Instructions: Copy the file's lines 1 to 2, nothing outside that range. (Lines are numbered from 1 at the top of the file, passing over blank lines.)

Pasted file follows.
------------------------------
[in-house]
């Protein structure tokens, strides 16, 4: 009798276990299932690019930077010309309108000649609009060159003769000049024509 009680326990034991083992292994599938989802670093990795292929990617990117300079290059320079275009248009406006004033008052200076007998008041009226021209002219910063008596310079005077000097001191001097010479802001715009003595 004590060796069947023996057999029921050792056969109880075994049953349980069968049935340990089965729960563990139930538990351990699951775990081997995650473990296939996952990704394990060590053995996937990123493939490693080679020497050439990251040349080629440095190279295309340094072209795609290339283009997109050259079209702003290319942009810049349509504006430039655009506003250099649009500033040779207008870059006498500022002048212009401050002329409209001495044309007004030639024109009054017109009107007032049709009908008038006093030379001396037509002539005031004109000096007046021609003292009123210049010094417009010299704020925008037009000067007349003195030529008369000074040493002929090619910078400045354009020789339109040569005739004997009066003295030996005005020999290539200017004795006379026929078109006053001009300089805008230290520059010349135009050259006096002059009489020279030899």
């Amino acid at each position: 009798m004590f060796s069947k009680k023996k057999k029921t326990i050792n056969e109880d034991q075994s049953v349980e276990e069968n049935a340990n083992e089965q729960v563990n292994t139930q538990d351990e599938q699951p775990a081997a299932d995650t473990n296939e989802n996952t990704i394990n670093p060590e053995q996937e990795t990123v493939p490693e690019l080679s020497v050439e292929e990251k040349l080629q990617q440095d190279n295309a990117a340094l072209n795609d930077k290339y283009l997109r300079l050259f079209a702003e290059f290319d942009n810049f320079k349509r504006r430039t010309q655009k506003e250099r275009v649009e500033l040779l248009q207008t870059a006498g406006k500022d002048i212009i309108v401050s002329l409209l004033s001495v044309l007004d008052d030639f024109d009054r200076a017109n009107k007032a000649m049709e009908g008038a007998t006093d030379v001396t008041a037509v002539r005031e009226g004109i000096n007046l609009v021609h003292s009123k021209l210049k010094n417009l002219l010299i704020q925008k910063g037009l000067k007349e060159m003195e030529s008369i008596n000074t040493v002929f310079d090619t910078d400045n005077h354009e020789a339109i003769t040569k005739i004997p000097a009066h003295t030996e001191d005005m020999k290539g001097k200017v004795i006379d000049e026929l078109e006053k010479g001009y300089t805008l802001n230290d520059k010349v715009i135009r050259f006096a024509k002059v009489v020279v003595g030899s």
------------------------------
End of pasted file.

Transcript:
[in-house]
């Protein structure tokens, strides 16, 4: 009798276990299932690019930077010309309108000649609009060159003769000049024509 009680326990034991083992292994599938989802670093990795292929990617990117300079290059320079275009248009406006004033008052200076007998008041009226021209002219910063008596310079005077000097001191001097010479802001715009003595 004590060796069947023996057999029921050792056969109880075994049953349980069968049935340990089965729960563990139930538990351990699951775990081997995650473990296939996952990704394990060590053995996937990123493939490693080679020497050439990251040349080629440095190279295309340094072209795609290339283009997109050259079209702003290319942009810049349509504006430039655009506003250099649009500033040779207008870059006498500022002048212009401050002329409209001495044309007004030639024109009054017109009107007032049709009908008038006093030379001396037509002539005031004109000096007046021609003292009123210049010094417009010299704020925008037009000067007349003195030529008369000074040493002929090619910078400045354009020789339109040569005739004997009066003295030996005005020999290539200017004795006379026929078109006053001009300089805008230290520059010349135009050259006096002059009489020279030899």